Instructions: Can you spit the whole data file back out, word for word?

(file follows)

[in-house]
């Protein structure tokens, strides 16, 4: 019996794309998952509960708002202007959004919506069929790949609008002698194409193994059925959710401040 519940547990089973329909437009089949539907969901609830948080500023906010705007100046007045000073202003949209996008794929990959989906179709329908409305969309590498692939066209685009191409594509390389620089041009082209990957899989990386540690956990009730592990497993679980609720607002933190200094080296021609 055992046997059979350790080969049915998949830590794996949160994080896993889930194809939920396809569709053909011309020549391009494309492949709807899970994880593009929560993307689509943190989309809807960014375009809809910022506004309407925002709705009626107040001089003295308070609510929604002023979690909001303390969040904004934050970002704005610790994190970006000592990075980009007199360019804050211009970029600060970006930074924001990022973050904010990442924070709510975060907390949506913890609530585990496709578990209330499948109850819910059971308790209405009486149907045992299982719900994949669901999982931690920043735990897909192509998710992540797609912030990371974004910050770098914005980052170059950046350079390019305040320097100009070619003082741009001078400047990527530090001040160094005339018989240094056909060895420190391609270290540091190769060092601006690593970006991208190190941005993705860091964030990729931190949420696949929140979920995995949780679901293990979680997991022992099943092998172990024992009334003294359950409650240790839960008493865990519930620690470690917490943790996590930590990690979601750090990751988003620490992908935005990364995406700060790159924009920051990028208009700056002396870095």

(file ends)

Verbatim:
[in-house]
């Protein structure tokens, strides 16, 4: 019996794309998952509960708002202007959004919506069929790949609008002698194409193994059925959710401040 519940547990089973329909437009089949539907969901609830948080500023906010705007100046007045000073202003949209996008794929990959989906179709329908409305969309590498692939066209685009191409594509390389620089041009082209990957899989990386540690956990009730592990497993679980609720607002933190200094080296021609 055992046997059979350790080969049915998949830590794996949160994080896993889930194809939920396809569709053909011309020549391009494309492949709807899970994880593009929560993307689509943190989309809807960014375009809809910022506004309407925002709705009626107040001089003295308070609510929604002023979690909001303390969040904004934050970002704005610790994190970006000592990075980009007199360019804050211009970029600060970006930074924001990022973050904010990442924070709510975060907390949506913890609530585990496709578990209330499948109850819910059971308790209405009486149907045992299982719900994949669901999982931690920043735990897909192509998710992540797609912030990371974004910050770098914005980052170059950046350079390019305040320097100009070619003082741009001078400047990527530090001040160094005339018989240094056909060895420190391609270290540091190769060092601006690593970006991208190190941005993705860091964030990729931190949420696949929140979920995995949780679901293990979680997991022992099943092998172990024992009334003294359950409650240790839960008493865990519930620690470690917490943790996590930590990690979601750090990751988003620490992908935005990364995406700060790159924009920051990028208009700056002396870095």